The Artist’s Way: Pim Techamuanvivit, Chef

In this special feature, T photographed and interviewed 34 artists from various disciplines about 24 hours in their creative lives.

Article by Nick Marino

Pim Techamuanvivit (second from right), photographed at her friends’ country house in Marshall, California, on Feb 20, 2022. Photography by Jennifer O’Keeffe.Pim Techamuanvivit (second from right), photographed at her friends’ country house in Marshall, California, on Feb 20, 2022. Photography by Jennifer O’Keeffe.

My husband and I live in Potrero Hill in San Francisco, not far from my two restaurants, Nari and Kin Khao, but we have a special place we go whenever we need a breather from the city. It’s a weekend home about an hour north, in a quiet town called Marshall, with wraparound windows overlooking Tomales Bay. The house used to be a store — people would pull their boats up out back to buy coal for their fireplaces and feed for their farm animals.

Today, Tomales is famous for its oyster farms, and the house is three doors down from the Hog Island Oyster Co. When you look out the window early in the morning, you can see the oysterers trekking out to the boat in their coveralls and going off to harvest.

On the side of the house is a square fire pit where we grill the oysters. We’re still in the Bay Area, so even in the summer it’s quite cool and, in the evenings, we like to build a fire. The friend we rent the house from owns a mill that uses reclaimed wood from all over the West Coast, so we always have plenty. During the first year of the pandemic, we didn’t socialise indoors, so the fire pit became a great gathering place.

Cooking with fire is ritualistic. You can’t turn it up and turn it down; there’s a rhythm to it. When you build one, it’s very hot to begin with, and then you have to wait for it to reduce to a certain temperature — or you have to build the pit differently, so you have some parts that are quite hot and others that are cold. As a cook, it makes you more considerate. It slows you down. It’s like any creative pursuit: Parameters and limitations force you to think about how to solve a problem.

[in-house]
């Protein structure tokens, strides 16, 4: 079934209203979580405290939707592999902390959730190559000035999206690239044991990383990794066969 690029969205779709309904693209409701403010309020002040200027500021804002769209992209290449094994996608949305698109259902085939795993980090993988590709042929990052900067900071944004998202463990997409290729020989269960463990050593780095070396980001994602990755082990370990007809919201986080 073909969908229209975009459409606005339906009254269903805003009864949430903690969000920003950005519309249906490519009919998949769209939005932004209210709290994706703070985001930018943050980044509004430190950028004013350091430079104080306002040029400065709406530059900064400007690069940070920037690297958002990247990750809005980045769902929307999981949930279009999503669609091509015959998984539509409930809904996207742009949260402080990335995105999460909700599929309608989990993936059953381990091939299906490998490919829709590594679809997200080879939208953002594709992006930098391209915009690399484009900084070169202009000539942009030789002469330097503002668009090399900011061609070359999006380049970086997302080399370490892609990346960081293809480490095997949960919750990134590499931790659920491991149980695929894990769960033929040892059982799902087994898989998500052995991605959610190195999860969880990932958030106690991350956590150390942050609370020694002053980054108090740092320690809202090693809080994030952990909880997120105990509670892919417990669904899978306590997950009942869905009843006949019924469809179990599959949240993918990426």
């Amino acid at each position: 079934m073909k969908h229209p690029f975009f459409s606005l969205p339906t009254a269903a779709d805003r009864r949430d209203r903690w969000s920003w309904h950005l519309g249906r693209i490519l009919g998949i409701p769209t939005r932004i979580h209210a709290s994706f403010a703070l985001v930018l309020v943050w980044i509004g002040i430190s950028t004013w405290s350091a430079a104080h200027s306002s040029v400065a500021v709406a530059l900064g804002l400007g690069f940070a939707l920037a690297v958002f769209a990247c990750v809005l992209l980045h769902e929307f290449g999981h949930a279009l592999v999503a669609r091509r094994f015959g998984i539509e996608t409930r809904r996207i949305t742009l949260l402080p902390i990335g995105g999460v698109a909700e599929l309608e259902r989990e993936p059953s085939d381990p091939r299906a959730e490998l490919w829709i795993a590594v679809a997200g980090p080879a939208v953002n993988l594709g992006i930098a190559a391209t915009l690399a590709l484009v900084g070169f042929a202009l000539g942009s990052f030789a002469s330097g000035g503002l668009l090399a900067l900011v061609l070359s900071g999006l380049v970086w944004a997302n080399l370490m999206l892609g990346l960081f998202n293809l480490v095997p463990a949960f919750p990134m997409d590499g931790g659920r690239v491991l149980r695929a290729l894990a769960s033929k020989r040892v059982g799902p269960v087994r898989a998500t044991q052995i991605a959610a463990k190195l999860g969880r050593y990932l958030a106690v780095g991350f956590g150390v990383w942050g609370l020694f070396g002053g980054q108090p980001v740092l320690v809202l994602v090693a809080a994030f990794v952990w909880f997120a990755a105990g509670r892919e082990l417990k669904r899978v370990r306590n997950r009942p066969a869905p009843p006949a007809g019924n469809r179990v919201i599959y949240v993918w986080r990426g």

Once we build the fire, we shuck the oysters and open some champagne or chablis. We get different types of oysters, including Hog Island’s special Sweetwater ones. Some we eat raw. Others we cook over the flames with a spoonful of chorizo on top — when the juices mix with the oyster, it’s just so delicious. I could eat dozens.

I do some of my best thinking when I’m out by the fire. I don’t usually come up with new ideas or solve problems when I’m trying to do it. But when I’m building a fire and cooking with my hands, my mind becomes more open. That’s when I get ideas. For me, it’s about creating a space where I’m happy and comfortable — and then things that I’ve been mulling over just crystallise.

This is an extract from an article that appears in print in our seventh edition, Page 76 of T Australia with the headline: “The Artist’s Way”